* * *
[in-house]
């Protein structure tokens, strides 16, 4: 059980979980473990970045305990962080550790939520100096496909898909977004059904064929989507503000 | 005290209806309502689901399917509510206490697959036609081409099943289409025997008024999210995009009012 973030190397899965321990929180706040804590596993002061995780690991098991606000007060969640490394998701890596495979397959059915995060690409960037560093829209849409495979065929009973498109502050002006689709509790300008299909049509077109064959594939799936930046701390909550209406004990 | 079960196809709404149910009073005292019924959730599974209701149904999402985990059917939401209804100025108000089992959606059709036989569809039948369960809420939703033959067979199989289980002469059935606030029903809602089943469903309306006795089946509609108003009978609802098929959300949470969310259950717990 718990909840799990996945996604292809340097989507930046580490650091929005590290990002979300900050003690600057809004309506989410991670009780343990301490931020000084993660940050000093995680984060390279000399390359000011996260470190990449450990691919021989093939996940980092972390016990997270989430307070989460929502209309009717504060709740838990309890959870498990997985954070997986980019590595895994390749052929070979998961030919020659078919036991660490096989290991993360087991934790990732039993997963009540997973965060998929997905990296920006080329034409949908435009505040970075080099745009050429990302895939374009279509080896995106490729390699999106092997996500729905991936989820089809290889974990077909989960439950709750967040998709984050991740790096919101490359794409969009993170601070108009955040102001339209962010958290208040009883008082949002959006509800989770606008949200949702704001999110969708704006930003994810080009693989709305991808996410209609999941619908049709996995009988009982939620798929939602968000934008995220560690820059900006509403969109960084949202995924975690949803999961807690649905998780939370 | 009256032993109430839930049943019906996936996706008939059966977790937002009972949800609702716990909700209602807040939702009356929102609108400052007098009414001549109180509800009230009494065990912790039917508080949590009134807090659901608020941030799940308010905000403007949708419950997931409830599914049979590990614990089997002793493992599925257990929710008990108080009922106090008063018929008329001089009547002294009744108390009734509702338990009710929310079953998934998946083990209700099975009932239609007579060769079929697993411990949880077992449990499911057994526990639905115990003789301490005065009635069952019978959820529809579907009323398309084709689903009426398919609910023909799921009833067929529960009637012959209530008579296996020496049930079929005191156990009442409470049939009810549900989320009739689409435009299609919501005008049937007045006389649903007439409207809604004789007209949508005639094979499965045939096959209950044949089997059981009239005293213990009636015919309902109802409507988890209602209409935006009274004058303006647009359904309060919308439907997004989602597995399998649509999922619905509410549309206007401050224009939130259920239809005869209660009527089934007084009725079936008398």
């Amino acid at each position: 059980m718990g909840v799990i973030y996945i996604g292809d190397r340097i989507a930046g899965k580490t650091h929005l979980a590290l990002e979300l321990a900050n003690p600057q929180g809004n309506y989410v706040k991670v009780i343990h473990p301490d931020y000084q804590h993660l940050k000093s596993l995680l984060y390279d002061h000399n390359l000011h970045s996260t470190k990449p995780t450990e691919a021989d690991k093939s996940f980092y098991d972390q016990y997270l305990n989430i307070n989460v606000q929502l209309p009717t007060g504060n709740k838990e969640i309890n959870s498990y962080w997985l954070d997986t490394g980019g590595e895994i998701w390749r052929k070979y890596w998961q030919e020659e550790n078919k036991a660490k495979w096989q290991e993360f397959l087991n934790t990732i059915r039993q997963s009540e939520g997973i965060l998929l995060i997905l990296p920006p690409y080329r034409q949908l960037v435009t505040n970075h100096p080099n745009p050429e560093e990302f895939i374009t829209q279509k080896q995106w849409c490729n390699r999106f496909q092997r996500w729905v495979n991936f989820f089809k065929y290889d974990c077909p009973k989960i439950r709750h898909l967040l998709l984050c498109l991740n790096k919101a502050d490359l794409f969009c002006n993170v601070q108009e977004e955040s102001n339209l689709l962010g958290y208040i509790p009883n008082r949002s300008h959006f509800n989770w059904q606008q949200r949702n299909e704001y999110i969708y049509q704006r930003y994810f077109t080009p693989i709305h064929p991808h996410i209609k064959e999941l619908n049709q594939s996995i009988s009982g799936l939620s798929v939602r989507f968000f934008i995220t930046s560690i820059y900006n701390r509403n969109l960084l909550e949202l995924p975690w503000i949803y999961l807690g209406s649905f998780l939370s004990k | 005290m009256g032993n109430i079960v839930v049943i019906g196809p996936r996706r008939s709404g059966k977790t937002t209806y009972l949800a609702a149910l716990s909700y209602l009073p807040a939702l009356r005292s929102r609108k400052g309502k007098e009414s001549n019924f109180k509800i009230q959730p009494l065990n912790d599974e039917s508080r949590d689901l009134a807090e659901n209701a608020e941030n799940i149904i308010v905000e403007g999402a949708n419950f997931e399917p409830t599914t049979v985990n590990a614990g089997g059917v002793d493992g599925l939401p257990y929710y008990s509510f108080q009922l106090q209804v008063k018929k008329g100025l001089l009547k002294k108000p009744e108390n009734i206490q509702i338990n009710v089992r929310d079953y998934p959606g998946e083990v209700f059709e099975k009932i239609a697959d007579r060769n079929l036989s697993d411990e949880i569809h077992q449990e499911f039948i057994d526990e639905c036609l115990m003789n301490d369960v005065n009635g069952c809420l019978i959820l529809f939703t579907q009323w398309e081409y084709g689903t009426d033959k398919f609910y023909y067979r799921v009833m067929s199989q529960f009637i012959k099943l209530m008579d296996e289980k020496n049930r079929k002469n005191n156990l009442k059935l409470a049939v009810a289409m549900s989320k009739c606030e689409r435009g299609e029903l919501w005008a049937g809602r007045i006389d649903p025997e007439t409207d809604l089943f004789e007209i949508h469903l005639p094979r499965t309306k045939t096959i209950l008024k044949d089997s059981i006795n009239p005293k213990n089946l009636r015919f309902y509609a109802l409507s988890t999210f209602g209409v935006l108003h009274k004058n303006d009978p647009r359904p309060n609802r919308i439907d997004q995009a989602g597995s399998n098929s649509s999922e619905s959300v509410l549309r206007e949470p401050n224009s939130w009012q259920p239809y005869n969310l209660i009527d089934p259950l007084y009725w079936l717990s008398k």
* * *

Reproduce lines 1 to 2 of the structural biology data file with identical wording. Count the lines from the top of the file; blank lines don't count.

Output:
[in-house]
């Protein structure tokens, strides 16, 4: 059980979980473990970045305990962080550790939520100096496909898909977004059904064929989507503000 | 005290209806309502689901399917509510206490697959036609081409099943289409025997008024999210995009009012 973030190397899965321990929180706040804590596993002061995780690991098991606000007060969640490394998701890596495979397959059915995060690409960037560093829209849409495979065929009973498109502050002006689709509790300008299909049509077109064959594939799936930046701390909550209406004990 | 079960196809709404149910009073005292019924959730599974209701149904999402985990059917939401209804100025108000089992959606059709036989569809039948369960809420939703033959067979199989289980002469059935606030029903809602089943469903309306006795089946509609108003009978609802098929959300949470969310259950717990 718990909840799990996945996604292809340097989507930046580490650091929005590290990002979300900050003690600057809004309506989410991670009780343990301490931020000084993660940050000093995680984060390279000399390359000011996260470190990449450990691919021989093939996940980092972390016990997270989430307070989460929502209309009717504060709740838990309890959870498990997985954070997986980019590595895994390749052929070979998961030919020659078919036991660490096989290991993360087991934790990732039993997963009540997973965060998929997905990296920006080329034409949908435009505040970075080099745009050429990302895939374009279509080896995106490729390699999106092997996500729905991936989820089809290889974990077909989960439950709750967040998709984050991740790096919101490359794409969009993170601070108009955040102001339209962010958290208040009883008082949002959006509800989770606008949200949702704001999110969708704006930003994810080009693989709305991808996410209609999941619908049709996995009988009982939620798929939602968000934008995220560690820059900006509403969109960084949202995924975690949803999961807690649905998780939370 | 009256032993109430839930049943019906996936996706008939059966977790937002009972949800609702716990909700209602807040939702009356929102609108400052007098009414001549109180509800009230009494065990912790039917508080949590009134807090659901608020941030799940308010905000403007949708419950997931409830599914049979590990614990089997002793493992599925257990929710008990108080009922106090008063018929008329001089009547002294009744108390009734509702338990009710929310079953998934998946083990209700099975009932239609007579060769079929697993411990949880077992449990499911057994526990639905115990003789301490005065009635069952019978959820529809579907009323398309084709689903009426398919609910023909799921009833067929529960009637012959209530008579296996020496049930079929005191156990009442409470049939009810549900989320009739689409435009299609919501005008049937007045006389649903007439409207809604004789007209949508005639094979499965045939096959209950044949089997059981009239005293213990009636015919309902109802409507988890209602209409935006009274004058303006647009359904309060919308439907997004989602597995399998649509999922619905509410549309206007401050224009939130259920239809005869209660009527089934007084009725079936008398």